Cape Town — A major new survey of African countries which depend on mining or oil revenues shows that six in 10 people have difficulty in finding out how their governments spend the proceeds of the resources.
This is among the findings of a report published by Afrobarometer, the survey network based in academic institutions around the continent which measures African public opinion. The report was written by senior Afrobarometer staff in the Centre for Democratic Development in Ghana.
The survey - of 22 countries - shows that 62 percent of their citizens say it is “very difficult” or “difficult” to establish how governments use revenues from taxes and fees.
Bottom of the list is Guinea, where 77 percent of survey respondents report difficulty, followed by Uganda (73 percent), Tanzania (72 percent), Sierra Leone (71 percent) and Nigeria (69 percent).
In only two countries do a majority of citizens say it is “very easy” or “easy” to determine where tax revenue is spent: Botswana, where the lowest number (43 percent) reports difficulties, and South Africa (47 percent).
Also, most citizens believe that government officials in countries with oil and mineral resources go unpunished for improper behaviour. On average, 54 percent of people in the 22 countries say officials who commit crimes often or always go unpunished.
Morocco falls at the bottom of this list, where 79 percent of respondents do not believe officials will be held accountable, followed by Egypt (69 percent), Zimbabwe (68 percent), Sudan (67 percent) and Nigeria (67 percent).
At the other end of the scale, Botswana performs well in this area too: only 28 percent of its people believe officials go unpunished. Following up behind Botswana are Namibia, where 33 percent feel the same, then Mozambique (34 percent), Ghana (44 percent) and Niger (44 percent).
In 14 countries which Afrobarometer has surveyed since 2005, the perception of crimes going unpunished has risen.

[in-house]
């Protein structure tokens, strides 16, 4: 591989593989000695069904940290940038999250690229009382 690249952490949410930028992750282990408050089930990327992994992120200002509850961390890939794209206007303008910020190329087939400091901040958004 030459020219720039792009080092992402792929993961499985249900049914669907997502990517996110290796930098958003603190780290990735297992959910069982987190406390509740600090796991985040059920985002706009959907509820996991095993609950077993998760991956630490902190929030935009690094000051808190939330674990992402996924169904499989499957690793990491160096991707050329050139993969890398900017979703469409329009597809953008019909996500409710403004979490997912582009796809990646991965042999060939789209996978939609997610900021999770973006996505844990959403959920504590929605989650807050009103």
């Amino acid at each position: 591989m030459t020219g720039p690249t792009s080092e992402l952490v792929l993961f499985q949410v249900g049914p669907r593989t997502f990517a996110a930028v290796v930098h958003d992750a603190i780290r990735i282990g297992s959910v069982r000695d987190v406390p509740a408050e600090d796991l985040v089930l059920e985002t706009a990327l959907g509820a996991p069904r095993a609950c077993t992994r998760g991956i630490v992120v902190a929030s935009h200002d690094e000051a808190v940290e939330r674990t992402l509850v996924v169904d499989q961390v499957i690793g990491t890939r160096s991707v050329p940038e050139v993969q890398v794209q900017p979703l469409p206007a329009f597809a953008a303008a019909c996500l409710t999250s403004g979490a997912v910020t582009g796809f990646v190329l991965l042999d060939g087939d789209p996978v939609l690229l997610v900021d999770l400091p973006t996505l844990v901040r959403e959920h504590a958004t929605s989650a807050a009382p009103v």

The biggest deterioration in public confidence has occurred in South Africa, where the perception that officials will not be punished has increased by 23 percentage points. In Ghana, it has gone up by 20 points, in Tanzania by 19 points and Nigeria by 17 points.
However, perceptions of justice being done have improved in Zambia, Botswana, Namibia and Zimbabwe - although those who say officials go unpunished still constitute a majority in Zimbabwe and Namibia.
The report also says that most people surveyed do not feel they have complete freedom of speech: “Six in ten people in extractive countries say that they must often or always be careful about what they say about politics.”
Nevertheless, most see their countries as meeting criteria for democracy.
“Against gaps in transparency and official impunity,” the report says, “majorities in oil- and mineral-rich states say they enjoy basic freedoms of speech and membership in political parties. Majorities also perceive their media as effective in monitoring government or reporting corruption, and say their presidents follow the rule of law.”
The report concludes: “Institutional opacity and official impunity, two key enablers of corruption and self-dealing among public officials and politicians, seem to remain endemic on the continent...
“Noticeable progress has been made across the board in election credibility and some aspects of personal freedoms. But much work remains to be done to reduce governmental impunity among public officials if African governments are committed to using the burgeoning extractive industry wealth to secure substantial social and economic transformation of their societies in the coming years.”
The Afrobarometer report is entitled Oil & Mining Countries: Transparency Low, Official Impunity High.
The report was written by E. Gyimah-Boadi, executive director of Afrobarometer and of the Centre for Democratic Development in Accra; Daniel Armah-Attoh, Afrobarometer project manager for Anglophone West Africa and senior research associate at the CDD; Mohammed Awal, research officer at the CDD; and Joseph Luna, a PhD student from Harvard University.
The report covers 22 countries. Minerals contribute 25 percent or more of GDP in 11 of them: Algeria, Botswana, Cameroon, Ghana, Liberia, Namibia, Nigeria, Sierra Leone, South Africa, Sudan and Zambia. In Burkina Faso, Mali, Niger and Senegal, mineral extraction produces eight percent or more of GDP. Another seven countries - Egypt, Guinea, Morocco, Mozambique, Tanzania, Zimbabwe and Uganda - were included in the survey as “prospective extractive resource-endowed” countries.